I love to read about outdoor adventures. It helps me escape the routine of every day and gives me a glimpse of places I’ve never been. I can scale the highest peaks, sail the seas, soar through the air, and explore miles and miles of wilderness.
In the pages, I am an explorer. A mountaineer. A hero.
Accomplishing great feats is not only for those fortunate enough to have the time and resources to climb to the top of Kilimanjaro, Denali, or Everest. And it isn’t reserved for those who walk each of the 2,190 miles that make up the Appalachian Trail.
Greatness is for you, and it’s for me.
How do you achieve greatness in a world that is telling you you’re not good enough? There is a mountain to climb, but you don’t have the equipment you need. The trail is long. You’re battered, bruised, and exhausted. The guide has left you, and there is no one to show you the way. Greatness eludes you.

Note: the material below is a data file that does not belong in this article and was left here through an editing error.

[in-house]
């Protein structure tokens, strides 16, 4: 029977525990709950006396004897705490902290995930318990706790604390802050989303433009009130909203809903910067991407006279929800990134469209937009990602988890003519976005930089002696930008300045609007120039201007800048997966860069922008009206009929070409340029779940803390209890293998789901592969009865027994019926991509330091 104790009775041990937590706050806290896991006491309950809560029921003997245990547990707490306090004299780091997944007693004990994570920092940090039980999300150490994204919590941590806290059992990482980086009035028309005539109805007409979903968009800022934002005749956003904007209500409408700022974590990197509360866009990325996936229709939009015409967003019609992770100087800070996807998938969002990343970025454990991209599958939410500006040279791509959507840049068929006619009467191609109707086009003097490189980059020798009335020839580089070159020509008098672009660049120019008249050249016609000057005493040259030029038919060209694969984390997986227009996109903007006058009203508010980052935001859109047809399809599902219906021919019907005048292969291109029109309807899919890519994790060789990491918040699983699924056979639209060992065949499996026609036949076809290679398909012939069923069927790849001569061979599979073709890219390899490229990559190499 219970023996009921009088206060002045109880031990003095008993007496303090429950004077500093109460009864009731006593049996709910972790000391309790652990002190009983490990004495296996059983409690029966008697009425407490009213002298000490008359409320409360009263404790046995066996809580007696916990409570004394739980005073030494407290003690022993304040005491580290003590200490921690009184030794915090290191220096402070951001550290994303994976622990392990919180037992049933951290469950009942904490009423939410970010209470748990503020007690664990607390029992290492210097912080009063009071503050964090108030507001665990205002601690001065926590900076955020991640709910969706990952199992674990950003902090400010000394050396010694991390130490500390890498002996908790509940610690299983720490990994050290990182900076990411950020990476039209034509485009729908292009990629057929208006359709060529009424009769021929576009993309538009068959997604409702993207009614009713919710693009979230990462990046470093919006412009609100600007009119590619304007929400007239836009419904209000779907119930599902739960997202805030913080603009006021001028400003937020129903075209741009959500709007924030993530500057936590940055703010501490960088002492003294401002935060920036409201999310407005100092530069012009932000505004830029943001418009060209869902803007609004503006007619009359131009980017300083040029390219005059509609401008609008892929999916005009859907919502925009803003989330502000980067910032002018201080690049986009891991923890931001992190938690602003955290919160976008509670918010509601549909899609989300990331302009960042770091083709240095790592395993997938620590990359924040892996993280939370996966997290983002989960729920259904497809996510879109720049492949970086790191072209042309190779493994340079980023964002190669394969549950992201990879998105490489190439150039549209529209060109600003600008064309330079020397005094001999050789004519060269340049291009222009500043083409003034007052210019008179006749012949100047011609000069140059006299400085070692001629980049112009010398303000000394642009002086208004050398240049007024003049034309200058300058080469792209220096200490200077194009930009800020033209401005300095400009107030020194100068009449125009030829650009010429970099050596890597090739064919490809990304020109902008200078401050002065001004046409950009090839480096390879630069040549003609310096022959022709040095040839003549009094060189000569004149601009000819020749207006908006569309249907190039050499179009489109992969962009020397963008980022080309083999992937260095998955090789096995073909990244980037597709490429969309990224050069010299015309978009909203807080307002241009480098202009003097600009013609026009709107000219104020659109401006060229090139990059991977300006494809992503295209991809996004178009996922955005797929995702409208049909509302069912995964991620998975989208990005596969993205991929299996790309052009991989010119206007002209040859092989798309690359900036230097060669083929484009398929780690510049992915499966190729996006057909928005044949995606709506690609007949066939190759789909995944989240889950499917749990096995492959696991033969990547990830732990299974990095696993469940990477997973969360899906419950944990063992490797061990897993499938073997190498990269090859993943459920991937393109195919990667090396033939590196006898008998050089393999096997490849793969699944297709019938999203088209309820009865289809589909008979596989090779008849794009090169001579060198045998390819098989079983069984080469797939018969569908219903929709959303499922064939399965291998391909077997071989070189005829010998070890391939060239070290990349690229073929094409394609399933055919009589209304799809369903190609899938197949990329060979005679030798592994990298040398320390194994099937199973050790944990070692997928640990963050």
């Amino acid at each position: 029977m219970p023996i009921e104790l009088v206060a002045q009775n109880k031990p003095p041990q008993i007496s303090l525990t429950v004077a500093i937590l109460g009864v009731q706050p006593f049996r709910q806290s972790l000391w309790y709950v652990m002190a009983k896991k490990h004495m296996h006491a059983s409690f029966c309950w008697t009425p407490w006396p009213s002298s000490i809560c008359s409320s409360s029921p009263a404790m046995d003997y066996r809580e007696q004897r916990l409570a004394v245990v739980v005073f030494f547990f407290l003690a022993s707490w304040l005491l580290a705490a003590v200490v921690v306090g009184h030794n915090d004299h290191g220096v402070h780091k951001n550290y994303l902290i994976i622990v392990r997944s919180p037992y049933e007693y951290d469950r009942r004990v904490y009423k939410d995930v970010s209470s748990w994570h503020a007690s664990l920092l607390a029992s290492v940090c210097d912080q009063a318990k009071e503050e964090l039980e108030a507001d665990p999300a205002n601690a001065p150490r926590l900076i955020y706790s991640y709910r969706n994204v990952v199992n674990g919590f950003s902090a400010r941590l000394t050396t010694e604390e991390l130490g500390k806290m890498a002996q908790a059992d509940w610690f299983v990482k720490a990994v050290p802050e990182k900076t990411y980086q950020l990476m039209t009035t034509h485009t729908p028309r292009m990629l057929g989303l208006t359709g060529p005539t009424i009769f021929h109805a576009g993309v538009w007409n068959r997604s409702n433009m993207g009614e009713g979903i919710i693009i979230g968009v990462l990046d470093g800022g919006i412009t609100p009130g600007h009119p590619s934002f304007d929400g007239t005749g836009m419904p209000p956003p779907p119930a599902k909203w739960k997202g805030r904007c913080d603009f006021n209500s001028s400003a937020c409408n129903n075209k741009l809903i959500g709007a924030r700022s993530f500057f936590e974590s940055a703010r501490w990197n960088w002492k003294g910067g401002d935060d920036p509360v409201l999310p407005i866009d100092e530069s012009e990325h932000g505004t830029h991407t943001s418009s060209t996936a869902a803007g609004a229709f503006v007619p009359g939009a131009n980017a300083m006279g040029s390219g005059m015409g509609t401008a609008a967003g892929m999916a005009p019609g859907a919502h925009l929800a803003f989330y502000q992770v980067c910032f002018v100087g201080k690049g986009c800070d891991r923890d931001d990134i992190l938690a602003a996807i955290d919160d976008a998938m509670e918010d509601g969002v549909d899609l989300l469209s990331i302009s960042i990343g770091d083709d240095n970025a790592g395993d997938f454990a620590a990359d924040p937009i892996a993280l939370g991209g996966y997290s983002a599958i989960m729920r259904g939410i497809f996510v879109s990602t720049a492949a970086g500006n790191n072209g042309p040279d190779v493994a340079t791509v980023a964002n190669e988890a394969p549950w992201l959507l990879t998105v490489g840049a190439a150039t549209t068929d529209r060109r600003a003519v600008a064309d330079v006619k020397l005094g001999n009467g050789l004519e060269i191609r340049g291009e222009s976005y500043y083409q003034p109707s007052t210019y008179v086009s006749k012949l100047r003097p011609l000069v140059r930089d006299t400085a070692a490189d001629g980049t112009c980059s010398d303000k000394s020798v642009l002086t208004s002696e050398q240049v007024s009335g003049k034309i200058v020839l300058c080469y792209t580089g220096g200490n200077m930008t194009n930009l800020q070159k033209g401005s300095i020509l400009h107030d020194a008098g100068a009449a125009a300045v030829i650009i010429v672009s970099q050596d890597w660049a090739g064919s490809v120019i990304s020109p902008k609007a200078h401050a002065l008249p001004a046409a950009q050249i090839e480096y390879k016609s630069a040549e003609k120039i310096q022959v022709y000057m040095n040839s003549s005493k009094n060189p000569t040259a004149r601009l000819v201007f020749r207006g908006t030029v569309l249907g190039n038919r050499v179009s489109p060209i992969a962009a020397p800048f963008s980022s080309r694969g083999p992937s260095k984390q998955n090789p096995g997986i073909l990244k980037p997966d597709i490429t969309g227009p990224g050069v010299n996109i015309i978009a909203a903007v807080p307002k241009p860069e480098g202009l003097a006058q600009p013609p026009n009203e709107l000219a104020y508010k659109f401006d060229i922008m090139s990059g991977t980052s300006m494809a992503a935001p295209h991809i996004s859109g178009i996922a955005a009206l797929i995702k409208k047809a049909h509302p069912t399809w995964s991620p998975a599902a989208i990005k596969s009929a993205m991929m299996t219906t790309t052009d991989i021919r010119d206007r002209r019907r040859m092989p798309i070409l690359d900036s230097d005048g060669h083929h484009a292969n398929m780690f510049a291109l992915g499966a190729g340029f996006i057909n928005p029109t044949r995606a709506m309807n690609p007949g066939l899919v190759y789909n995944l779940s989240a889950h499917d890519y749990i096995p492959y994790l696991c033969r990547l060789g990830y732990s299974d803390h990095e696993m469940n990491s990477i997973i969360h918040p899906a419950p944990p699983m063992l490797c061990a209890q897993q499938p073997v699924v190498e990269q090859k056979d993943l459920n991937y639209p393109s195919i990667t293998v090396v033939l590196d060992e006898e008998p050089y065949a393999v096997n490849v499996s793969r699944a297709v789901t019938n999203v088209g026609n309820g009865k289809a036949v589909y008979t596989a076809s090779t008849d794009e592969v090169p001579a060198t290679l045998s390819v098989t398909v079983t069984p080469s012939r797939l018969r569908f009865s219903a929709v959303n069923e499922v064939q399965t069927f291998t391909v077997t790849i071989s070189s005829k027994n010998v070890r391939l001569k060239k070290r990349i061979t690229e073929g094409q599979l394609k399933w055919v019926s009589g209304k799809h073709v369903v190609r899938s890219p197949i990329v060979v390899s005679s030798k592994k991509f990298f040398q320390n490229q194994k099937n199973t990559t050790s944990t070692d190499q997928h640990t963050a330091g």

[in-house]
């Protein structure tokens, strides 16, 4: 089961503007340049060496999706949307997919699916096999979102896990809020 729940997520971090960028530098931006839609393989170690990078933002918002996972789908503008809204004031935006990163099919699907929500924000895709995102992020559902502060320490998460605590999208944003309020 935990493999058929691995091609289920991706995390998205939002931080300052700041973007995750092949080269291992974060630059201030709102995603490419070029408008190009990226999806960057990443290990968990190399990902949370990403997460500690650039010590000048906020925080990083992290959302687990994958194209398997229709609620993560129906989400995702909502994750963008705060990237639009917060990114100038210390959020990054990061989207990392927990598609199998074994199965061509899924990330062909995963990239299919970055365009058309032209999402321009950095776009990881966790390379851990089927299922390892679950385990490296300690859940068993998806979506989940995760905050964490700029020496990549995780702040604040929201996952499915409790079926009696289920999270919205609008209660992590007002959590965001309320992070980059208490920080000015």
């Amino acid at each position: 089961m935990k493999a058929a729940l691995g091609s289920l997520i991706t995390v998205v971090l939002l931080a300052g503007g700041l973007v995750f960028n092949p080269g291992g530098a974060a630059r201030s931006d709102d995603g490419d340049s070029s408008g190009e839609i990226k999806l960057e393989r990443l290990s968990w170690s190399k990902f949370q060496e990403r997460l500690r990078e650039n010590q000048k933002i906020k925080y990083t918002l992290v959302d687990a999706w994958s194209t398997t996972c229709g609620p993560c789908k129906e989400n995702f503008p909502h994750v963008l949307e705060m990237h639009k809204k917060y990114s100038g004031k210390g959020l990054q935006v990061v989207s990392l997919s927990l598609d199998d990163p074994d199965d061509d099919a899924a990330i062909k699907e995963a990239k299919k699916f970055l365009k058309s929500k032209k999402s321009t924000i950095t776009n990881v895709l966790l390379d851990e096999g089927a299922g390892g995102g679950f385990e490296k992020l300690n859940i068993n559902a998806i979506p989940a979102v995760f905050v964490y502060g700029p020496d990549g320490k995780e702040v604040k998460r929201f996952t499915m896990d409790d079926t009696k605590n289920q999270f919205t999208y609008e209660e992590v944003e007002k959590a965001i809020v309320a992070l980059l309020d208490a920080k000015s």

In every adventure, some moments cause us to hold our breath. The hero is facing an insurmountable challenge. Bad weather moves in. The water is gone. A bear is in the middle of the path. We bite our nails as we root for our hero to hang on.
And then, just when things seem darkest, there’s a breakthrough—rays of sunshine stream through the cloudy sky. The damp wood catches fire. Our hero digs his spikes into the ice and takes another step. And another step. And another.
While your work, whatever work you happen to find yourself in, may seem mundane, endless, and thankless, there is someone who depends on you. They are watching you scale the mountain. For every mistake, an opportunity to learn. For every setback, a comeback. For every poor decision, a right decision. And that makes you the hero in your adventure.
How do you define greatness?